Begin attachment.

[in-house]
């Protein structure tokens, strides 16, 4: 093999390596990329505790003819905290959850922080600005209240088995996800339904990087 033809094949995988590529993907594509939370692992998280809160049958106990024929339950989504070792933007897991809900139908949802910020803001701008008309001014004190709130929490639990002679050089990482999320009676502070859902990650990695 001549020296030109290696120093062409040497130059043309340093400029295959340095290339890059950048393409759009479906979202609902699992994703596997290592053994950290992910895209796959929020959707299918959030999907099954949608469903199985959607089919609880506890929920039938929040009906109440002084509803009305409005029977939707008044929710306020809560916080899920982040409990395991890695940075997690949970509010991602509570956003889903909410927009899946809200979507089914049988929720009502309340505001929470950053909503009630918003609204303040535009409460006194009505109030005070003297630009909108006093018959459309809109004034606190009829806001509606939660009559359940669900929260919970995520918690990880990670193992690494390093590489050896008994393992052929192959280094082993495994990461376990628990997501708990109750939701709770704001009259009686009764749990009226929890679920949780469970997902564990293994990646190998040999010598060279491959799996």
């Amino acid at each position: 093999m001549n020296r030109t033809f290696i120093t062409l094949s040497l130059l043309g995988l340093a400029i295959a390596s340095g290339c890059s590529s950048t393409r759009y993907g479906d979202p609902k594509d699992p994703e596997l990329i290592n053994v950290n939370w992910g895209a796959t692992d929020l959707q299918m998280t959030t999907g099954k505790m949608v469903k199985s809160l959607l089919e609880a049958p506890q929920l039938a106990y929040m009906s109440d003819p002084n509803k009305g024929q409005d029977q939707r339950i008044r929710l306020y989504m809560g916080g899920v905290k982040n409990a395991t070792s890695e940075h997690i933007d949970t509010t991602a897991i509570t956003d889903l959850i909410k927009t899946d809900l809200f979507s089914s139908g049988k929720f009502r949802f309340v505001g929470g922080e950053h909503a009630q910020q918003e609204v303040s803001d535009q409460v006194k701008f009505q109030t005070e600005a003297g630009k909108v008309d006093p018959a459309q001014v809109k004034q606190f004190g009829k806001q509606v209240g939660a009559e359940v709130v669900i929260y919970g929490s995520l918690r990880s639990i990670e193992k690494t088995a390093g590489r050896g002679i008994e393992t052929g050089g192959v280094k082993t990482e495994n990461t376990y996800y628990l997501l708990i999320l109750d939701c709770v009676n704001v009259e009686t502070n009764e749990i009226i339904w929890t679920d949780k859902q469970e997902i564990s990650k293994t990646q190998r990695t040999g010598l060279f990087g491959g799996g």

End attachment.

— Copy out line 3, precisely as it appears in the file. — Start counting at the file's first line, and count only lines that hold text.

């Amino acid at each position: 093999m001549n020296r030109t033809f290696i120093t062409l094949s040497l130059l043309g995988l340093a400029i295959a390596s340095g290339c890059s590529s950048t393409r759009y993907g479906d979202p609902k594509d699992p994703e596997l990329i290592n053994v950290n939370w992910g895209a796959t692992d929020l959707q299918m998280t959030t999907g099954k505790m949608v469903k199985s809160l959607l089919e609880a049958p506890q929920l039938a106990y929040m009906s109440d003819p002084n509803k009305g024929q409005d029977q939707r339950i008044r929710l306020y989504m809560g916080g899920v905290k982040n409990a395991t070792s890695e940075h997690i933007d949970t509010t991602a897991i509570t956003d889903l959850i909410k927009t899946d809900l809200f979507s089914s139908g049988k929720f009502r949802f309340v505001g929470g922080e950053h909503a009630q910020q918003e609204v303040s803001d535009q409460v006194k701008f009505q109030t005070e600005a003297g630009k909108v008309d006093p018959a459309q001014v809109k004034q606190f004190g009829k806001q509606v209240g939660a009559e359940v709130v669900i929260y919970g929490s995520l918690r990880s639990i990670e193992k690494t088995a390093g590489r050896g002679i008994e393992t052929g050089g192959v280094k082993t990482e495994n990461t376990y996800y628990l997501l708990i999320l109750d939701c709770v009676n704001v009259e009686t502070n009764e749990i009226i339904w929890t679920d949780k859902q469970e997902i564990s990650k293994t990646q190998r990695t040999g010598l060279f990087g491959g799996g």